Time-dependence in mixture toxicity with soft-electrophiles: 2. Effects of relative reactivity level on time-dependent toxicity and combined effects for selected Michael acceptors

Department of Biology/Toxicology, Ashland University, Ashland, Ohio 44805, USA.
Journal of Environmental Science and Health Part A (Impact Factor: 1.14). 02/2008; 43(1):43-52. DOI: 10.1080/10934520701750371
Source: PubMed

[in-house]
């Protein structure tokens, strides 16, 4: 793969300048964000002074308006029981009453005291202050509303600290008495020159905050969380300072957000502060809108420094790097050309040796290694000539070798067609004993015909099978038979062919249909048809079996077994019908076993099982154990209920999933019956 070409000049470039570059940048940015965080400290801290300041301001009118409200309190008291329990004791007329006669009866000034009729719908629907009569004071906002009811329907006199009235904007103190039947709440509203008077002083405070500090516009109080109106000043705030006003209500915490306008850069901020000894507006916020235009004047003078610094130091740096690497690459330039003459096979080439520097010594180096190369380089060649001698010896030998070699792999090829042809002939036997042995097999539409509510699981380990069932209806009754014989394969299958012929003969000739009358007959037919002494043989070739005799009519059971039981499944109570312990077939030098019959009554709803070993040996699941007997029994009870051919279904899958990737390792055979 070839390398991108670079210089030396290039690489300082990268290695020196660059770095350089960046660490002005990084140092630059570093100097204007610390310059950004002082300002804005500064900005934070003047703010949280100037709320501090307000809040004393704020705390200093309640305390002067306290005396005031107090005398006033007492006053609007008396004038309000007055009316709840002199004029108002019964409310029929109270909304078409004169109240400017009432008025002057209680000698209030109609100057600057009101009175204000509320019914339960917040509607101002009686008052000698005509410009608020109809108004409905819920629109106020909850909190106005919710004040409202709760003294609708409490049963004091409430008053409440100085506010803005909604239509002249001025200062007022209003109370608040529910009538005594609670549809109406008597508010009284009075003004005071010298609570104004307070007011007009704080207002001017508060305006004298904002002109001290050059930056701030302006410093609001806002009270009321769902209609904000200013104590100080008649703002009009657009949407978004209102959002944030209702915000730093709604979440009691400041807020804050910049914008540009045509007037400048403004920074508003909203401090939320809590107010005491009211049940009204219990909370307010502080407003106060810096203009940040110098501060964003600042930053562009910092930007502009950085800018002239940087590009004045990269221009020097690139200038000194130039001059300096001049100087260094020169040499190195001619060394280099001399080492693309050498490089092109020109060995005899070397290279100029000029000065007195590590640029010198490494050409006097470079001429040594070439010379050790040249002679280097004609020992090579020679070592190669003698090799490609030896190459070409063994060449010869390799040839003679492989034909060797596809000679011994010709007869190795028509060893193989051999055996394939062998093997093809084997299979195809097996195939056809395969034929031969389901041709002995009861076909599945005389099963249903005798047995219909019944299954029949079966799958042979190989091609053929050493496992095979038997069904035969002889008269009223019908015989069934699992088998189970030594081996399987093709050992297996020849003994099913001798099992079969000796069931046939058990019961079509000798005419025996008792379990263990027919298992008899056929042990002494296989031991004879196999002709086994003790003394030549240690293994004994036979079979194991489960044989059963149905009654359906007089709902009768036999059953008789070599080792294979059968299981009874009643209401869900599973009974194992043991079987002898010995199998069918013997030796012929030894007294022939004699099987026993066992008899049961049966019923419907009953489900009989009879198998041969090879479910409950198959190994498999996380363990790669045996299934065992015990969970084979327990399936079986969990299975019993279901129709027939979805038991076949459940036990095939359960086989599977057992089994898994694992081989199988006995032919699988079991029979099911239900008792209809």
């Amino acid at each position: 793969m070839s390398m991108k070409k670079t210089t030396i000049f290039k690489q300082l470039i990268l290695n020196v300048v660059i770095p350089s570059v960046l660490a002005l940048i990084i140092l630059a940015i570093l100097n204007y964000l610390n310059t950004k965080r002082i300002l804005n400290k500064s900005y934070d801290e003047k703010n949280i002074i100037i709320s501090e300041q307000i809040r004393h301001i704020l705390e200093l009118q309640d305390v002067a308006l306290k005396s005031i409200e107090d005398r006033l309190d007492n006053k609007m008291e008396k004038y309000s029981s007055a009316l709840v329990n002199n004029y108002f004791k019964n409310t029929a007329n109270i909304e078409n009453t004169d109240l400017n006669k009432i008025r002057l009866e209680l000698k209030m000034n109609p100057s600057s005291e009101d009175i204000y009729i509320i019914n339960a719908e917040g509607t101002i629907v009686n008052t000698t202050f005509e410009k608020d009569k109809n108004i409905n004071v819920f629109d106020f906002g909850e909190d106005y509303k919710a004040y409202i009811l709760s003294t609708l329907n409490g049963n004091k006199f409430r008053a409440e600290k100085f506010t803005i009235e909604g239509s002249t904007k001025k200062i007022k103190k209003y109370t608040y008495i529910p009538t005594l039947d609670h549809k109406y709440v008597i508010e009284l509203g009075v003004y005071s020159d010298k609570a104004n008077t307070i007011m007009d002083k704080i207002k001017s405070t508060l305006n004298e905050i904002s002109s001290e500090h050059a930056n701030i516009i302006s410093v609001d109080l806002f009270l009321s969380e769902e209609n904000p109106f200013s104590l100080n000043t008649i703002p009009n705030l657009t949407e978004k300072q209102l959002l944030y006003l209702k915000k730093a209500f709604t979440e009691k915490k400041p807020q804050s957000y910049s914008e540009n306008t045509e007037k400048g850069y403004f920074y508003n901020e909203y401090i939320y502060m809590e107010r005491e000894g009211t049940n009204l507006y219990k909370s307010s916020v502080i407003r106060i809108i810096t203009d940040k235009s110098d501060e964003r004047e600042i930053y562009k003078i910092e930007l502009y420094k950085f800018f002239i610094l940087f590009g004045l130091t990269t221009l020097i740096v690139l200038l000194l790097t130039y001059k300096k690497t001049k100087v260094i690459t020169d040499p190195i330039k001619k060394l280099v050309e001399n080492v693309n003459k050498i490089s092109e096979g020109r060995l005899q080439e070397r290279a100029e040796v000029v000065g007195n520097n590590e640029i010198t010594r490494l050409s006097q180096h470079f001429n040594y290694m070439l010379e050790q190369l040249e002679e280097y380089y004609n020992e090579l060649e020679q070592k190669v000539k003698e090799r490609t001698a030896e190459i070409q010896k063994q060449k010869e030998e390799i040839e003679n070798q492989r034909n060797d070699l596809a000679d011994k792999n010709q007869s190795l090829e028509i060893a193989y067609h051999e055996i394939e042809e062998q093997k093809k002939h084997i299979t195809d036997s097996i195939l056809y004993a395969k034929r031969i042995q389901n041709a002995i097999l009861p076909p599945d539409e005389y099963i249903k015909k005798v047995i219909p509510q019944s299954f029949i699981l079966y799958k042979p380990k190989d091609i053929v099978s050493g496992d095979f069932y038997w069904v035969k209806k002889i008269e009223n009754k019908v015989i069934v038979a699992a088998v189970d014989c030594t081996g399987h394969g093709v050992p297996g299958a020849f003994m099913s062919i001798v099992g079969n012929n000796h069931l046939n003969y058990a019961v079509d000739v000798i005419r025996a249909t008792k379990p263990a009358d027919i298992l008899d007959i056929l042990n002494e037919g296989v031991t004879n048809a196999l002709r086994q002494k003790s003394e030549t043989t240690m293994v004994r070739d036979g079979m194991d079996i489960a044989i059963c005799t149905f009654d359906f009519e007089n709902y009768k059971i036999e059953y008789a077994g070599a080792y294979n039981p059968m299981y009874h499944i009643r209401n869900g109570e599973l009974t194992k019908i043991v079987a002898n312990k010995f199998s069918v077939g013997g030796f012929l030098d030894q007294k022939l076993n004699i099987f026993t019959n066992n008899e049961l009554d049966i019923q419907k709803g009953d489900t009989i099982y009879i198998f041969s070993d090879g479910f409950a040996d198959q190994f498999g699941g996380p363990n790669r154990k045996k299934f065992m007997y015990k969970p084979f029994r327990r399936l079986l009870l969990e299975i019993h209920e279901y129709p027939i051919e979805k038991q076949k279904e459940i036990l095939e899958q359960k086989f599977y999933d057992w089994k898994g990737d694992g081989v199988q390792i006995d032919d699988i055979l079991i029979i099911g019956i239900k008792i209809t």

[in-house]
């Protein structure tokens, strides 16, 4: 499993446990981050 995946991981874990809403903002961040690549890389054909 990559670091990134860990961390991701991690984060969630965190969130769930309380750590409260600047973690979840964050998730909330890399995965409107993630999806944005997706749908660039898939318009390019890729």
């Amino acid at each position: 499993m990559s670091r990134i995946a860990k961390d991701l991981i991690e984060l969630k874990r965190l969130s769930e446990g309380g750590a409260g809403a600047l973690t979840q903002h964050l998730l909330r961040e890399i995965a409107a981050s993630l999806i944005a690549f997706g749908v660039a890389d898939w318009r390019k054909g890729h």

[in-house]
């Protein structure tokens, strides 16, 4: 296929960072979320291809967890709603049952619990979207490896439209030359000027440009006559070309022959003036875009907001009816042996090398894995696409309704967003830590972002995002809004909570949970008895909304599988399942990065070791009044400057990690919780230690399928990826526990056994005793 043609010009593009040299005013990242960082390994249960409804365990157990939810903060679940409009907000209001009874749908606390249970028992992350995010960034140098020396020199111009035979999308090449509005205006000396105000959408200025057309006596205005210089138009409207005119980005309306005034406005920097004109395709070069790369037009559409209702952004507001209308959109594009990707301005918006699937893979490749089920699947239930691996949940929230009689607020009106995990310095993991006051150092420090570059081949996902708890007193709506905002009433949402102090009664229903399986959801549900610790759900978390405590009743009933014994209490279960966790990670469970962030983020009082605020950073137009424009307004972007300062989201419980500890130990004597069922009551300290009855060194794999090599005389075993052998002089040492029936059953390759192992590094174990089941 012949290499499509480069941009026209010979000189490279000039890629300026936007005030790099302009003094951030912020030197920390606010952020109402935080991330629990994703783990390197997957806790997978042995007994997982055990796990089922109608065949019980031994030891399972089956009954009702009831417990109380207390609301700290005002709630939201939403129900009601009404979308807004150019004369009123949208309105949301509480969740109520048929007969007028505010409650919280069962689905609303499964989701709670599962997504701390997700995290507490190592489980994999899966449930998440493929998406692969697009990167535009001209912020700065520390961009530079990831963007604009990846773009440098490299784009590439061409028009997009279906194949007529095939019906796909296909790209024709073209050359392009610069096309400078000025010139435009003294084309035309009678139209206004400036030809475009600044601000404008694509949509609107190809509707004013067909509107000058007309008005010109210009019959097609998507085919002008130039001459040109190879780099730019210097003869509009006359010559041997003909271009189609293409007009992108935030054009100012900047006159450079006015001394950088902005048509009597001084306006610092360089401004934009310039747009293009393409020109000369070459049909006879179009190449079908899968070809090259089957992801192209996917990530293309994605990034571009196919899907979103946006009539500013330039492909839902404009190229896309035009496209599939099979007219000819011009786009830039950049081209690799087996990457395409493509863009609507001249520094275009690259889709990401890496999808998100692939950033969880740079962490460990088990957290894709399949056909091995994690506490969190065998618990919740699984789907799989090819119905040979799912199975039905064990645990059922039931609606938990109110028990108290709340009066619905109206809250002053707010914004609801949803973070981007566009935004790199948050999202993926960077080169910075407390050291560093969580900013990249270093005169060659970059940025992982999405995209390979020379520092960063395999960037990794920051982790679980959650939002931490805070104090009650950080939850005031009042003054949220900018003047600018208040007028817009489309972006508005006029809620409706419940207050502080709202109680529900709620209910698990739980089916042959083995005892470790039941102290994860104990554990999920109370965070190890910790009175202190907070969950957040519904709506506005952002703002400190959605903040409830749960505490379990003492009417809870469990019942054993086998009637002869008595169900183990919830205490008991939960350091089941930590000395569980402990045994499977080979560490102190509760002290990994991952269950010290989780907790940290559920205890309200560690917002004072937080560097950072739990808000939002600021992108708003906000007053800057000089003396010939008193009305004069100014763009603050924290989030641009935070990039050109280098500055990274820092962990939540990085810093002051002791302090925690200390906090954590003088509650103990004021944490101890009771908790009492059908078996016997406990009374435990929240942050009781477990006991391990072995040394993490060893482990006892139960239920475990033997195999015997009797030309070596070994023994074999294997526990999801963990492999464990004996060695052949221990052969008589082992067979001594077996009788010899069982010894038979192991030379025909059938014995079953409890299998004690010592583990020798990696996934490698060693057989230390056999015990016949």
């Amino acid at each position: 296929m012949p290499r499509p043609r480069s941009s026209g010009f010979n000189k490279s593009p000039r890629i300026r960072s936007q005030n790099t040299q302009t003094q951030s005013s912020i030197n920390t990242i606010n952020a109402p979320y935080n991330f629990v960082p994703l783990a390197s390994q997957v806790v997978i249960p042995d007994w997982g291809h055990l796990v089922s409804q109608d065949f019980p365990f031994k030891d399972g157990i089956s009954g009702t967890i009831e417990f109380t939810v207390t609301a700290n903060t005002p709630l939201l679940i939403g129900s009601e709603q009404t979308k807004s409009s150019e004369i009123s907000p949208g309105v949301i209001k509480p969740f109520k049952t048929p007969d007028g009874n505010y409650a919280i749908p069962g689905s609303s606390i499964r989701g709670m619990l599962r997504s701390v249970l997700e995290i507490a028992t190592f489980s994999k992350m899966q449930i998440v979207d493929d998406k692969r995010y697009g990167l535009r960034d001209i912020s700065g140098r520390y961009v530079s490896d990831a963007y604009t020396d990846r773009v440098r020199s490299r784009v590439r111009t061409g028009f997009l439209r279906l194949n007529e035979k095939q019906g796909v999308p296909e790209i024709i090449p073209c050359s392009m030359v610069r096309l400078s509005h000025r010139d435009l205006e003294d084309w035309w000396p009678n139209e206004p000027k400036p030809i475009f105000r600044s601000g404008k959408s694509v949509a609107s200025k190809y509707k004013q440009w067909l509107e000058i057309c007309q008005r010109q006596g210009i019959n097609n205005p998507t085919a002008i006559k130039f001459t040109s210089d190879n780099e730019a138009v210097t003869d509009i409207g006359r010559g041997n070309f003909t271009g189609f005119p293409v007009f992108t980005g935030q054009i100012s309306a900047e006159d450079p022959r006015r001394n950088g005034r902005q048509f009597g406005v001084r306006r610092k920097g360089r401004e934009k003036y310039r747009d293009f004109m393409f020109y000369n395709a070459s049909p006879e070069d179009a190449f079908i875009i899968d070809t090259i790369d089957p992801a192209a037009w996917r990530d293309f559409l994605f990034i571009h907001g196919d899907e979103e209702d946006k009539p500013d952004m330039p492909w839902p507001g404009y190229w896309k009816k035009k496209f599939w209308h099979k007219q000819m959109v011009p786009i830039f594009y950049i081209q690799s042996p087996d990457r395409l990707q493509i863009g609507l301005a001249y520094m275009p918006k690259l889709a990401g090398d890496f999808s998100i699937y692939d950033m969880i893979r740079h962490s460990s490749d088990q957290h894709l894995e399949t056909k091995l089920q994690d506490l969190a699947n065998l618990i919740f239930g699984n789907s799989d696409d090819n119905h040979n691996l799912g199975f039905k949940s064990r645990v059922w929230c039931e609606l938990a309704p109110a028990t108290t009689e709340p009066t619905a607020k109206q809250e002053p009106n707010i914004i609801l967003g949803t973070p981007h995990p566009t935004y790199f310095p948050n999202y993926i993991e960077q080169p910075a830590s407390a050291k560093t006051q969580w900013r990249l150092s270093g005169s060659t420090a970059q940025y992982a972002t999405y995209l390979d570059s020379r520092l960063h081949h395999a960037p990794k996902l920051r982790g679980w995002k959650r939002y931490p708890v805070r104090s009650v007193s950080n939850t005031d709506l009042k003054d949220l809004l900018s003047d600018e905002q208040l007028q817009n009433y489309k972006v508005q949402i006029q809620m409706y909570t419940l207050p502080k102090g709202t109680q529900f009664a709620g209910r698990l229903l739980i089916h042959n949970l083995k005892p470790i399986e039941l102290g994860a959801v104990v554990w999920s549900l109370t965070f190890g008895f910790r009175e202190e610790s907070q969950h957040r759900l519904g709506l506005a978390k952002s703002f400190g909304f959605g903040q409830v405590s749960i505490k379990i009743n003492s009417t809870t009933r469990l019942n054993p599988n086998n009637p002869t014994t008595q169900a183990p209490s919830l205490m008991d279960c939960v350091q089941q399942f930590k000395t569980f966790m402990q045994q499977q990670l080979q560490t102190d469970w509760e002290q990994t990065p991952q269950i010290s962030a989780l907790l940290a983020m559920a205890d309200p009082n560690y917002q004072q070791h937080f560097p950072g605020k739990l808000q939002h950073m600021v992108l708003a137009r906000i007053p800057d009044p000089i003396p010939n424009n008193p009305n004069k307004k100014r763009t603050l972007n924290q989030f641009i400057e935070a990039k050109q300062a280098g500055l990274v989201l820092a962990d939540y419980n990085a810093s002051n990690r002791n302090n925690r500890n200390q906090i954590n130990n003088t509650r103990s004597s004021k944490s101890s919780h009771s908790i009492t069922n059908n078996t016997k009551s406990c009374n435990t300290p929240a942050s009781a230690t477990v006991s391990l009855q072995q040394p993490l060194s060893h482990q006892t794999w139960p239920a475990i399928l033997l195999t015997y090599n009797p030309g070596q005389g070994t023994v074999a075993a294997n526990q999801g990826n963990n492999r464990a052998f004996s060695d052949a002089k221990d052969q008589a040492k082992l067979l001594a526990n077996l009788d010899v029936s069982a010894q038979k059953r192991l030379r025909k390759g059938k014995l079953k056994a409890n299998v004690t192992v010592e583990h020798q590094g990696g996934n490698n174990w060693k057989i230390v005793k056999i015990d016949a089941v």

ABSTRACT Toxicity assessments for organic chemical mixtures are often described as being approximately additive. Recent mixture studies with soft electrophiles have suggested that agents with less-than fully time-dependent toxicity (TDT) may actually induce toxicity by more than one mode of toxic action within the same series of concentrations. To evaluate this concept further, four Michael acceptor electrophiles, each with a different rate of in chemico reactivity and different level of TDT, were tested with each other and in sham combinations (a single chemical tested as if it were a binary mixture) using the Microtox system. For each binary combination, each agent was tested alone and in a mixture, with toxicity assessed as inhibition of bioluminescence at 15-, 30- and 45-min of exposure. Each single agent and mixture test included seven duplicated concentrations and a duplicated control treatment. To evaluate relative reactivity, each agent was also tested with the model nucleophile glutathione (GSH). Agents with greater in chemico reactivity (mean RC(50) mM) showed greater toxicity (mean 45-min EC(50) - mM) but these were inversely related to the TDT levels of the agents. Combined effects for the sham combinations, as quantified by additivity quotient values for the EC(50) of the mixture, tended to be close to 1.00 (i.e., the dose-addition EC(50)-AQ). For true binary combinations (i.e., two chemicals tested together), the EC(50)-AQ tended to be increasingly above 1.00 when TDT levels of the agents in the mixture were more disparate. The results of this study with Michael acceptors suggested that: (i) when reactivity was fast, there was most likely a single prominent mode of toxic action, i.e., electro(nucleo)philic reactivity, leading to time-dependent toxicity at the full or high levels, (ii) when the reaction rate for a chemical was slower, two modes of action, electro(nucleo)philic reactivity and narcosis, were apparent such that the time-dependent toxicity level was lower as well, (iii) mixtures of the former agents show a combined effect that was strictly dose-additive, whereas (iv) mixtures which included one (or more) agent with a lower reaction rate had a combined effect that was approximately additive rather than strictly dose-additive.

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